Assessment Centres are not a physical place. They are a method of assessing multiple applicants for a job, consisting of a number of exercises designed to assess the competencies deemed important for success in that job.

The tests were well suited to the job that I’ve applied for. They are easy to do and loads of them.
Sophie used Practice Aptitude Tests to help pass her aptitude tests for Deloitte. Start your success story

How are aptitude tests scored?

There are various scoring systems, but the two most common are raw score and comparative score. Raw score is when all your correct answers are summarized and displayed in percentage ratio. Comparative score is when your results are compared to the results of other people who took the test in your group.

What are aptitude tests used for?

Aptitude tests are used for the evaluation of a person’s cognitive skills and character profile. They are increasingly used in recruitment to help hiring managers streamline their applicants. It’s the efficiency and accuracy of aptitude testing compared with hiring methods like interviewing that has made them so popular.

What do aptitude tests involve?

Aptitude tests assess a person’s skills, abilities, professional attitude and personality traits. There are a whole range of aptitude tests and the challenges you’ll face will depend on each. They’ll involve a combination of maths, verbal concepts, abstract thinking, field-specific reasoning problems (financial, mechanical etc), personality tests and others.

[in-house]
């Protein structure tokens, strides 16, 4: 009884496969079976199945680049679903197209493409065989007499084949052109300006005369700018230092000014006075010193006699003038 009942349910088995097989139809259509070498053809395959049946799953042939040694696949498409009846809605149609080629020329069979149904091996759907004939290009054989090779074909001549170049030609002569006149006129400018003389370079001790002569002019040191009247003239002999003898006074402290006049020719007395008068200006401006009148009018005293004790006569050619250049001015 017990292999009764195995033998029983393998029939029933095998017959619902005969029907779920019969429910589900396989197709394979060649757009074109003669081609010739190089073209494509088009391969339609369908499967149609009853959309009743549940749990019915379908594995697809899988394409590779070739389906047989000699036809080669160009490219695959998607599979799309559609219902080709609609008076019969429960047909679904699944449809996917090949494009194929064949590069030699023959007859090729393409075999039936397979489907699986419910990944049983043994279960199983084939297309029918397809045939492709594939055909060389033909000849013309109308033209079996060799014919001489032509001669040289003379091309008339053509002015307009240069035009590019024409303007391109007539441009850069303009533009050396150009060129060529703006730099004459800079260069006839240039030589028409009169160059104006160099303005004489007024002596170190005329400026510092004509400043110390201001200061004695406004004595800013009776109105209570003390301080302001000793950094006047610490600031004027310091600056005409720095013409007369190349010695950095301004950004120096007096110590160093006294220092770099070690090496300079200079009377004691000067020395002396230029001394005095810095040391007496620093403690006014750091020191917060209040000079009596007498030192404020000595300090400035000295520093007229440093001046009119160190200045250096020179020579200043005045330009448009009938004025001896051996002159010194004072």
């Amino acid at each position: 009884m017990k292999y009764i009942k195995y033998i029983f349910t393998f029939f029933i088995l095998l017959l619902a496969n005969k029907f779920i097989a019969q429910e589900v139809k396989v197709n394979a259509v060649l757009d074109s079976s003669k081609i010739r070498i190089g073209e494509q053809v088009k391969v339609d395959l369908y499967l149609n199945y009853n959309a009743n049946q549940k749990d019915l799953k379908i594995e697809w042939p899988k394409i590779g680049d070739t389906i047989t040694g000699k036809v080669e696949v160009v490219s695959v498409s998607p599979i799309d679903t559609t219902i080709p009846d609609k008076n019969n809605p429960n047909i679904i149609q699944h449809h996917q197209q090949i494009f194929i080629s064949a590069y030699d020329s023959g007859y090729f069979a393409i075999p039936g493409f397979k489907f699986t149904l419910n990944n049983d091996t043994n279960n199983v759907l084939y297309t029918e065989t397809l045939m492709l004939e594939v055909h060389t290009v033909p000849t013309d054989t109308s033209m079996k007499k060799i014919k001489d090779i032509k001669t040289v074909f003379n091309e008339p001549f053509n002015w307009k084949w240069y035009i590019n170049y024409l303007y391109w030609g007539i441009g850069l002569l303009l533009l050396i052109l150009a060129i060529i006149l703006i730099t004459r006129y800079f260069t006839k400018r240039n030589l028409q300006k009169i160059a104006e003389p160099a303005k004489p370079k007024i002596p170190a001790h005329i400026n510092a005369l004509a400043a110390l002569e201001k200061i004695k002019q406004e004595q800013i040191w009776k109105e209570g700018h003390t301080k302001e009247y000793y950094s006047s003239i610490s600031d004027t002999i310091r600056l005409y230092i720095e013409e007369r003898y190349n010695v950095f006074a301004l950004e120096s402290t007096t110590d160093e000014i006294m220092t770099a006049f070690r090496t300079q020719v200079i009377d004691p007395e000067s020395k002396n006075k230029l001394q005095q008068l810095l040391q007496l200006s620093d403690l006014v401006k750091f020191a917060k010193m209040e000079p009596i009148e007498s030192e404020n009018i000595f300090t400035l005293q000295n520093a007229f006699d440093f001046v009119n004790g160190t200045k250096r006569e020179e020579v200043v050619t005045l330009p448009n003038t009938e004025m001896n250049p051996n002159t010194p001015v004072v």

What do aptitude tests measure?

Aptitude tests measure a huge range of skills such as numerical aptitude, language comprehension and logical thinking. Different aptitude tests measure different aptitudes and employers specifically hand-pick aptitude tests to reveal the traits they’re looking for. Aptitude tests in the financial industry will be totally different to those in healthcare.

Why do employers use aptitude tests?